• Return and swap back: upon completing their separate journeys, the two vessels meet again to switch back their AIS identities

This kind of activity is illegal and a breach of maritime law. It is done to mislead authorities, making it difficult to track and apprehend vessels involved in illegal activities. Such practices compromise the integrity of AIS data and present significant risks to maritime safety, security, and environmental protection.

Why Ships Use AIS Transmitters

Ships that are over 300 tons are required by the International Maritime Organization to activate their AIS at all times. AIS transmitters help track ships and prevent collisions. The AIS makes it easier for ships to detect other ships in the region, so they can keep a safe distance. The signal not only reports on the ship’s location, but also its bearing and speed, information about the ship itself, and voyage information.

While tracking ships wasn’t the original reason for the AIS requirement, it has evolved into one of its primary functions (if not the primary one).  

Legitimate Reasons for AIS Gaps

As mentioned, ships sometimes lose their AIS signal due to being in extremely remote areas, or extreme weather events.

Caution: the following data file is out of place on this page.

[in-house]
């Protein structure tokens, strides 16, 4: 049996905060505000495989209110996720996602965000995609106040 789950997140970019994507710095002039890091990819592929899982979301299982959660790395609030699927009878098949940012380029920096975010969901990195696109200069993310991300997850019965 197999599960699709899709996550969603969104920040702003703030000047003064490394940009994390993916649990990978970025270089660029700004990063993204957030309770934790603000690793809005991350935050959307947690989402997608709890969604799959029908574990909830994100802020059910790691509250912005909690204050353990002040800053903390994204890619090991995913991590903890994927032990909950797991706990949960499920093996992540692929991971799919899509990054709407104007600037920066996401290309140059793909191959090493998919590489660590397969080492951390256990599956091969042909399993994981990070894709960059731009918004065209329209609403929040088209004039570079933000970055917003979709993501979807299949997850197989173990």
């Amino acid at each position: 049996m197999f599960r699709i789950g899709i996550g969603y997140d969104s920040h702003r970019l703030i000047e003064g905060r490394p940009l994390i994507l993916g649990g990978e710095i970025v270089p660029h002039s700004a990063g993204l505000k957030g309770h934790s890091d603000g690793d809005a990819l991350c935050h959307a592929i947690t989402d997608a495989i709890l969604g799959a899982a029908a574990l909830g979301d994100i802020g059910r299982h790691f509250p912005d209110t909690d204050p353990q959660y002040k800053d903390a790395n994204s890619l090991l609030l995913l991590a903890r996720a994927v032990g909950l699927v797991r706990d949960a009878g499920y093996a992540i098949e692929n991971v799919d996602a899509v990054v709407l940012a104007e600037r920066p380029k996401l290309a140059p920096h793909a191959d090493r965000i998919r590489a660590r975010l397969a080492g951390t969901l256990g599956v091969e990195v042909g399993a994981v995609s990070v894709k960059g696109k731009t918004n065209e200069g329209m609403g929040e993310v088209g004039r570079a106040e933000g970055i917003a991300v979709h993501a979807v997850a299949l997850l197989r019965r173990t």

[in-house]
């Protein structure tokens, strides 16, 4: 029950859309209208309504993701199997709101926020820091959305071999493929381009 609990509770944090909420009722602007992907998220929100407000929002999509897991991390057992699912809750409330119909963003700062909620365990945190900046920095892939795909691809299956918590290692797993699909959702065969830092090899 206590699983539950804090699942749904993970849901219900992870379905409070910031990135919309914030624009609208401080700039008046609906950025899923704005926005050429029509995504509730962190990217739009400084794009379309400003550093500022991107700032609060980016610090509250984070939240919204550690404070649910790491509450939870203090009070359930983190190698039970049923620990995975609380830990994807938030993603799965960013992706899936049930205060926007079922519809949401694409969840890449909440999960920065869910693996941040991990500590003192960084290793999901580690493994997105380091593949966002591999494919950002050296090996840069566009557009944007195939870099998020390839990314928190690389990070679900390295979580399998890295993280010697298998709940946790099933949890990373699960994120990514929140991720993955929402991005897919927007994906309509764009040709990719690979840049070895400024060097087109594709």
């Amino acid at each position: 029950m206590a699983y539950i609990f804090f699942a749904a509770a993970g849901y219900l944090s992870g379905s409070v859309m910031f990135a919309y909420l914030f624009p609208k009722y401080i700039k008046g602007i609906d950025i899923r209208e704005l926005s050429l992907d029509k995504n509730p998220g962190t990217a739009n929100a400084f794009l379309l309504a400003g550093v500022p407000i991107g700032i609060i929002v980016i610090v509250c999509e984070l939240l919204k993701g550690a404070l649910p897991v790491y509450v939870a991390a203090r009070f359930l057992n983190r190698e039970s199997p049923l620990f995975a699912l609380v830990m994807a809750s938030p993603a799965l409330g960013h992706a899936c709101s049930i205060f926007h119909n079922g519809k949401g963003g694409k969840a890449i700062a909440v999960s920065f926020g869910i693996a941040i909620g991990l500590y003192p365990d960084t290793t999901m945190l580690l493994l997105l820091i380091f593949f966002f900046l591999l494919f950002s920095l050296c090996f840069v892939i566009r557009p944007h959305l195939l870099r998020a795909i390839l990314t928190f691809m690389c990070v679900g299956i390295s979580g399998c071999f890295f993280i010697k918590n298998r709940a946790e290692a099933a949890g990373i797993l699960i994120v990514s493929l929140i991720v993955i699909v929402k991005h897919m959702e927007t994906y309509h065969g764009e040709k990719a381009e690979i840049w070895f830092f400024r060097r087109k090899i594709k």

Temporarily turning off the AIS transmission is a major security issue. There are several reasons why a ship that is not involved in any illegal activity would stop transmitting. 

At times, ships go dark to increase the safety of the vessel. For example, if a ship is sailing through an area where pirates are sailing, turning off the AIS will hide the vessel, protecting it from pirates who want to steal the cargo. Another real-life example took place in 2019 at the Strait of Hormuz, where Iran was seizing ships that entered its waters. By creating an AIS gap, ships were able to avoid detection and sail safely to international waters. 

How to Limit AIS False Flags

With the right tools in place, organizations can recognize the difference between legitimate AIS gaps and those performed to hide deceptive shipping practices. 

Traditionally, when a ship has an AIS gap, a compliance team is called in to investigate the situation. This includes checking for a number of illegal activities, including: 

  • Docking in a sanctioned country
  • Executing an illegal ship-to-ship transfer
  • Meeting with a sanctioned entity
  • Entering an IUU fishing zone

These investigations require a significant amount of people-power and resources, especially when overseeing hundreds of vessels.

An Easy Solution 

A far easier and more cost-effective solution for staying ahead of AIS gaps, AIS handshakes, and other deceptive shipping practices, is to use advanced Maritime AI™ technology. It collects thousands of data points, not only from the vessel itself, but also from the crew, ship owners, cargo onboard, weather, and other ships in the region. By combining all of this data, it can reduce false positives, enabling the investigative team to focus their efforts on vessels that are more likely to be acting suspiciously.